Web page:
PHILADELPHIA — Most pro football teams look at a road game as a business trip. Just get off the bus and play. The sole objective is to get the victory and get out of town.
Episcopal Academy took a page out of that book and arrived at the campus of a tough William Penn Charter team Friday and simply took care of business.
The Churchmen (7-1, 2-0 Inter-Ac) dotted all the Is and crossed all the Ts during their 30-0 win over the Quakers (4-3, 1-1), underlining the score with a last-minute defensive stand inside the five-yard line to preserve the zero on Penn Charter's side of the scoreboard.
"We really wanted that shutout,' senior linebacker/running back Cody Russell said after the game. "We knew that would be a big statement.'
Russell said the defense very much wanted to establish a level of play that would be needed to defend Episcopal's Inter-Ac League title with the likes of Malvern Prep and the Haverford School still left on the schedule.
"We were just really hungry, especially for a shutout,' Russell said. "We hadn't gotten one all year. So we were really hungry. And our defense knew that.'
The Churchmen's skill players came through with their numbers: Anthony Feliziani carried 13 times for 111 yards and two touchdowns, Dee Barlee carried 14 times for 107 yards and quarterback Ryan Whayland threw for 115 yards on 6-of-12 passing, five of those completions to Evan Butts for 98 yards and a score.
This win, though, belonged to the guys in the dirt.
Episcopal's trench domination was led by junior two-way linemen John "Moose' Minicozzi, Russell and Butts, who also plays defensive end and who scored on a 25-yard fumble recovery in the fourth quarter to finish the scoring for the Churchmen.
Coach Todd Fairlie said his team's line play, dominating both sides of the ball, was the key to the win.
"I thought we did a real good job controlling the line of scrimmage, which was important,' Fairlie said. "They have had success running the ball this year, so it was important to establish progress up front. And always offensively we've got to be able to run the ball. And I think we did a good job and built on our confidence to get better every week and that's the goal every week. It was a step forward.'
The Churchmen caused Penn Charter to fumble on its first drive and was recovered by Minicozzi at midfield. Episcopal went on a nine-play drive that resulted in a 25-yard field goal by Julio Del Peon.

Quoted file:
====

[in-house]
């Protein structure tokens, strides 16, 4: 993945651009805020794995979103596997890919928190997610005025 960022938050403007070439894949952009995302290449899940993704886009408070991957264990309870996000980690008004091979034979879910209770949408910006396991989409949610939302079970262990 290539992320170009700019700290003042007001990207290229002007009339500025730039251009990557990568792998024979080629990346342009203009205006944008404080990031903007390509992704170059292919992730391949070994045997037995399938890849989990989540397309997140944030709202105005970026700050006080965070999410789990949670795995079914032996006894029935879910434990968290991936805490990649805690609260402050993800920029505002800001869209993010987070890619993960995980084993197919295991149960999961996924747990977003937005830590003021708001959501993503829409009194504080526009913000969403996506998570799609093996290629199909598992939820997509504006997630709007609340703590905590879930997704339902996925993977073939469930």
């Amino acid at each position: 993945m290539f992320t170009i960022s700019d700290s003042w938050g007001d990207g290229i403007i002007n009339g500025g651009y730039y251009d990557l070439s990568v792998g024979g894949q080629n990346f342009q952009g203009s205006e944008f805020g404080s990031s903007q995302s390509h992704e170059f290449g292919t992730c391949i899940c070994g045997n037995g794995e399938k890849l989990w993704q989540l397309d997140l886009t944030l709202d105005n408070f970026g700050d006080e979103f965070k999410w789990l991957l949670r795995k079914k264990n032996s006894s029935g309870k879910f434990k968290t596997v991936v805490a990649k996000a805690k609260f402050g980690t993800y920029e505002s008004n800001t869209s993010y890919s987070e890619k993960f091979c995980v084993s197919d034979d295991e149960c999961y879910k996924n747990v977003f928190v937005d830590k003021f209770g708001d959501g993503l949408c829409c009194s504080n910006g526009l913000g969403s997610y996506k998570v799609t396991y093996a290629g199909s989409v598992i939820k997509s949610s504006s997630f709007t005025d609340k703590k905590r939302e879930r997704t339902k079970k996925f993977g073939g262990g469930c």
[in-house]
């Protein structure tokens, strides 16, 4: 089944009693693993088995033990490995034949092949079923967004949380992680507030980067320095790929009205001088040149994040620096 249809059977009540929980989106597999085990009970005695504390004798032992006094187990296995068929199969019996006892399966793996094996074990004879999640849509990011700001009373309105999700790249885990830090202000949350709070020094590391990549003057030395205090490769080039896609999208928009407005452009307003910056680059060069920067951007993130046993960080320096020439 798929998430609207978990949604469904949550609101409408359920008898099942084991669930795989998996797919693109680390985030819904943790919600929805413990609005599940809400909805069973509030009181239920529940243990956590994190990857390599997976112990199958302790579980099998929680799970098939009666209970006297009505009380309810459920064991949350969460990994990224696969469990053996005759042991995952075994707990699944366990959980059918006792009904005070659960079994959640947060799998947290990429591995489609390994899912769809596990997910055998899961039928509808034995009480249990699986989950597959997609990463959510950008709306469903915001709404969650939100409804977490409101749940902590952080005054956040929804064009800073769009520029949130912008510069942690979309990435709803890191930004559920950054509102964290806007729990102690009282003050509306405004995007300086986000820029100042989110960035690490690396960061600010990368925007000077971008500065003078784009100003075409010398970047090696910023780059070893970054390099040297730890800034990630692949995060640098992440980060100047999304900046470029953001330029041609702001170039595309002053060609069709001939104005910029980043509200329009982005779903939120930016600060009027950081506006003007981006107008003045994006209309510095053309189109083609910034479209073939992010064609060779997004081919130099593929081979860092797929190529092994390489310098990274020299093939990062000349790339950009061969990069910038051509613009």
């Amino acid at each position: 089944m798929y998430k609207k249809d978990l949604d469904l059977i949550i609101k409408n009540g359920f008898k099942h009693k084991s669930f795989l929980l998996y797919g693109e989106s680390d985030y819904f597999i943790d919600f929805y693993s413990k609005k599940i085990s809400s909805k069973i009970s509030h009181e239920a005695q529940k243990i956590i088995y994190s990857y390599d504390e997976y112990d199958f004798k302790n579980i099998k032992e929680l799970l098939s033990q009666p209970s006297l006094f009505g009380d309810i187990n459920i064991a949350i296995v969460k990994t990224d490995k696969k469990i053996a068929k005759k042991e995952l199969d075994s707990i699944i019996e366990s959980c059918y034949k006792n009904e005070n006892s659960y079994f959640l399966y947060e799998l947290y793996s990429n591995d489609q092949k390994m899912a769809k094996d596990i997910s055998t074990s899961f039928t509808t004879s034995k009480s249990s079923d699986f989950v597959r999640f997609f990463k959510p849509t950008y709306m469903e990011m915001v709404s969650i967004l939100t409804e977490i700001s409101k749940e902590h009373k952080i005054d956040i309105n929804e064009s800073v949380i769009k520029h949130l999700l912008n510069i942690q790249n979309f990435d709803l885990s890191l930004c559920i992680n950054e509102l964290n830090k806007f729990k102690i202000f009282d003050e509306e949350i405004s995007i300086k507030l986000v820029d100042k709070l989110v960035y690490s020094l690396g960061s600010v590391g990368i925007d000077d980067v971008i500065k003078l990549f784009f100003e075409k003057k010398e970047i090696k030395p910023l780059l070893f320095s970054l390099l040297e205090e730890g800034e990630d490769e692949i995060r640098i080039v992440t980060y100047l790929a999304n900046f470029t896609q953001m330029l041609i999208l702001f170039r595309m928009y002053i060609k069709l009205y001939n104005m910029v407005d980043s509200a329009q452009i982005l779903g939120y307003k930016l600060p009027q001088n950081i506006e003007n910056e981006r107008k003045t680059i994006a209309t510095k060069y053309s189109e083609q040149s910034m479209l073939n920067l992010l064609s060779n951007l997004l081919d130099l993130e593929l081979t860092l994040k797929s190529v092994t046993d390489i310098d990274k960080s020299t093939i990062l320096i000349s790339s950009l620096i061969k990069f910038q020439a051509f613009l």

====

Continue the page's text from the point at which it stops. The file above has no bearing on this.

"Every day in practice coach preaches pursuit the ball, constantly yelling in our ear about it,' Minicozzi said. "I guess it was just muscle memory when I saw the ball come out and jumped on it.'
After the Churchmen's defense held the Quakers to a three-and-out, the visitors went 65 yards for a touchdown, a seven-play drive that was highlighted by a 55-yard completion to Butts.
Episcopal Academy never looked back. And its defense never stopped pursuing the football. Episcopal's defensive line came up with 13 tackles for loss, including five sacks. The sacks were for minus-36 yards.
"The little things are which win you games,' Fairlie said. "You can look at the boxscore and all our stats but it's the guys that are winning at the line of scrimmage and defensively, making those tough plays and blocks that are going to lead to a shutout ... Cody and Moose did a great job of that.'
Fairlie said he was not surprised when Butts picked up the Penn Charter fumble with relative ease and took it the distance. It is a play his staff teaches every day.
"It's something we work on and we preach and we rep ... scoop and score ... don't fall on it and that's discipline and that is what type of player he is,' Fairlie said of Butts. "It's something we preach and he did a good job.'
Corey Kelley, who rushed 17 times for 76 yards, and James Biggs-Frazier (16 for 65), led Penn Charter.
Minicozzi said he, and the rest of the linemen don't care that there are no stats for them in the box score. This group just wants to win.
"Throughout my whole football career, playing line you usually don't get a lot of recognition,' Minicozzi said. "But our backs and our linebackers and d-backs ... they are really appreciative of us. We're setting them up to make plays, they are setting us up to make plays. It's just all around a great effort.'